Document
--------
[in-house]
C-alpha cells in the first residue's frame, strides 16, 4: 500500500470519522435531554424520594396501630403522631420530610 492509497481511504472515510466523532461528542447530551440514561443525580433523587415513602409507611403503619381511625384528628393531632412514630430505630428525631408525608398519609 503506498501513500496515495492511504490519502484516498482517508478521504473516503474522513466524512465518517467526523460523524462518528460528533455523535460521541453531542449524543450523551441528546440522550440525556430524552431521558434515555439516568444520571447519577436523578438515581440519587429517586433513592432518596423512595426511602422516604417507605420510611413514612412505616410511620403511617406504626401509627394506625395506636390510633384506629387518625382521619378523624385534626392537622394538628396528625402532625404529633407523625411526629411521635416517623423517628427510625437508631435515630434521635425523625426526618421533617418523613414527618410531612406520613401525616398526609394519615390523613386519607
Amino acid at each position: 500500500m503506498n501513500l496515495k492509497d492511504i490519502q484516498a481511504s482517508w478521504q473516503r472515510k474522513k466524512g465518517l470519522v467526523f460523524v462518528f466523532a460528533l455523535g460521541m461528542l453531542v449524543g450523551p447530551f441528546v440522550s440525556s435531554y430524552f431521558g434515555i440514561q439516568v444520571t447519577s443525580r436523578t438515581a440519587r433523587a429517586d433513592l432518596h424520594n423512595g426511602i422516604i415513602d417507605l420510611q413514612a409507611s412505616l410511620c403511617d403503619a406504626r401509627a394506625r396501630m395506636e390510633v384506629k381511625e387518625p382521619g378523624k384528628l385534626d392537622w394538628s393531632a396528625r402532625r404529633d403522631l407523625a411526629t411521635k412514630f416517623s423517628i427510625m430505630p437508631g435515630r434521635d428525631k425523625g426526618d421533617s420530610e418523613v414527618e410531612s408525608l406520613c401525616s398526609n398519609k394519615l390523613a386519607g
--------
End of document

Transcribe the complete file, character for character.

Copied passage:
[in-house]
C-alpha cells in the first residue's frame, strides 16, 4: 500500500470519522435531554424520594396501630403522631420530610 492509497481511504472515510466523532461528542447530551440514561443525580433523587415513602409507611403503619381511625384528628393531632412514630430505630428525631408525608398519609 503506498501513500496515495492511504490519502484516498482517508478521504473516503474522513466524512465518517467526523460523524462518528460528533455523535460521541453531542449524543450523551441528546440522550440525556430524552431521558434515555439516568444520571447519577436523578438515581440519587429517586433513592432518596423512595426511602422516604417507605420510611413514612412505616410511620403511617406504626401509627394506625395506636390510633384506629387518625382521619378523624385534626392537622394538628396528625402532625404529633407523625411526629411521635416517623423517628427510625437508631435515630434521635425523625426526618421533617418523613414527618410531612406520613401525616398526609394519615390523613386519607
Amino acid at each position: 500500500m503506498n501513500l496515495k492509497d492511504i490519502q484516498a481511504s482517508w478521504q473516503r472515510k474522513k466524512g465518517l470519522v467526523f460523524v462518528f466523532a460528533l455523535g460521541m461528542l453531542v449524543g450523551p447530551f441528546v440522550s440525556s435531554y430524552f431521558g434515555i440514561q439516568v444520571t447519577s443525580r436523578t438515581a440519587r433523587a429517586d433513592l432518596h424520594n423512595g426511602i422516604i415513602d417507605l420510611q413514612a409507611s412505616l410511620c403511617d403503619a406504626r401509627a394506625r396501630m395506636e390510633v384506629k381511625e387518625p382521619g378523624k384528628l385534626d392537622w394538628s393531632a396528625r402532625r404529633d403522631l407523625a411526629t411521635k412514630f416517623s423517628i427510625m430505630p437508631g435515630r434521635d428525631k425523625g426526618d421533617s420530610e418523613v414527618e410531612s408525608l406520613c401525616s398526609n398519609k394519615l390523613a386519607g